Arise (etc.) by Alan J. Blaustein
I can raise the red flag, red and black,
Shout avante populo out loud,
Join the singing chanting righteous crowd,
And seize my ride on anarchism’s back.
Those who see the world for what it is,
Can quite quickly go insane,
All too much, the misery like rain,
And was this also mine or only his?
Spread across the broken in my life,
I laid my concept of the time,
As cerebrated circuses in rhyme,
Parsing out varieties of strife.
I could say in prose but I like verse,
Whatever once was bad these days is even worse.
@2014 Alan J. Blaustein
Bio: I no longer have a copy of Poetry News, a mimeographed magazine that published a tiny poem of mine when I was seventeen in 1967. I wrote on and off through various crises throughout the late 1960s and 1970s with no success, and in the 1980s I was involved in the East Village poetry scene of the time and published in several collective publications, know as What Happens Next.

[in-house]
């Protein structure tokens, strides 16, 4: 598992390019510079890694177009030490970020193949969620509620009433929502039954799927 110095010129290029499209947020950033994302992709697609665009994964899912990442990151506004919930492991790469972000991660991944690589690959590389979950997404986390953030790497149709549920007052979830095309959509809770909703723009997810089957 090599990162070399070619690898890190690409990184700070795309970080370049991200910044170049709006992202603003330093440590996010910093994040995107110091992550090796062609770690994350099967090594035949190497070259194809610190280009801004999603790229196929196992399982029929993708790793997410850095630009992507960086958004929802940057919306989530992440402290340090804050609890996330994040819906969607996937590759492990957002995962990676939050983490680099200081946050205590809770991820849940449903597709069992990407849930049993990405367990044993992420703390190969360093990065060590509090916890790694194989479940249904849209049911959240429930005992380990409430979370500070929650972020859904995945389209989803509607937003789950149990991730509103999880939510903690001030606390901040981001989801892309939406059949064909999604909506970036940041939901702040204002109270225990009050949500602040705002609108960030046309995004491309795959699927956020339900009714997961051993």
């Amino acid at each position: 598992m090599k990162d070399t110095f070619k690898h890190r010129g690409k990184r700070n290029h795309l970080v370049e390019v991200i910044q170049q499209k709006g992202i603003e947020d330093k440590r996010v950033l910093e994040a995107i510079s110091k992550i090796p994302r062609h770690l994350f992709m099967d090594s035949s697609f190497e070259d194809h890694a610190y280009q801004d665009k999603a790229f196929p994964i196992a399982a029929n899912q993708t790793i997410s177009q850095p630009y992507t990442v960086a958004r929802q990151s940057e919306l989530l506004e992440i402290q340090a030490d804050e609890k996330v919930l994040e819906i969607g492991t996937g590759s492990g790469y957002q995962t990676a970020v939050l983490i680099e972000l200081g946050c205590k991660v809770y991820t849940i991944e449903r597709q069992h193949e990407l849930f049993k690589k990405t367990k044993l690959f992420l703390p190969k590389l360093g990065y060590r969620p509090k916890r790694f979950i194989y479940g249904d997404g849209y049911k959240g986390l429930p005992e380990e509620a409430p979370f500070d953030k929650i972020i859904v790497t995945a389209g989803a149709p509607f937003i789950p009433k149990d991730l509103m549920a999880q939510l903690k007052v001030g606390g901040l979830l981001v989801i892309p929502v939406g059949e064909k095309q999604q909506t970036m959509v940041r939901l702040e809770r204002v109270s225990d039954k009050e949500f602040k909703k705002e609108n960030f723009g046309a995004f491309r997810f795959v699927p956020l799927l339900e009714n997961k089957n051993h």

By 1990, I felt that I had run out of poetic steam, to borrow a phrase from something of Breton’s. I had already written mass-market paperbacks, and in September 1990 I started to work for Mixed Media Enterprises. I wrote and edited various publications for the client publisher.
Poetry came to mind intermittently until October 2012, when I heard the pentameter again. I prefer formal poetry, taking Ezra Pound’s dictum that “when poetry moves too far from music, it rots,” but I will write free verse if the idea, inspiration or whatever strictly calls for it. Real poetry is about language, first of all.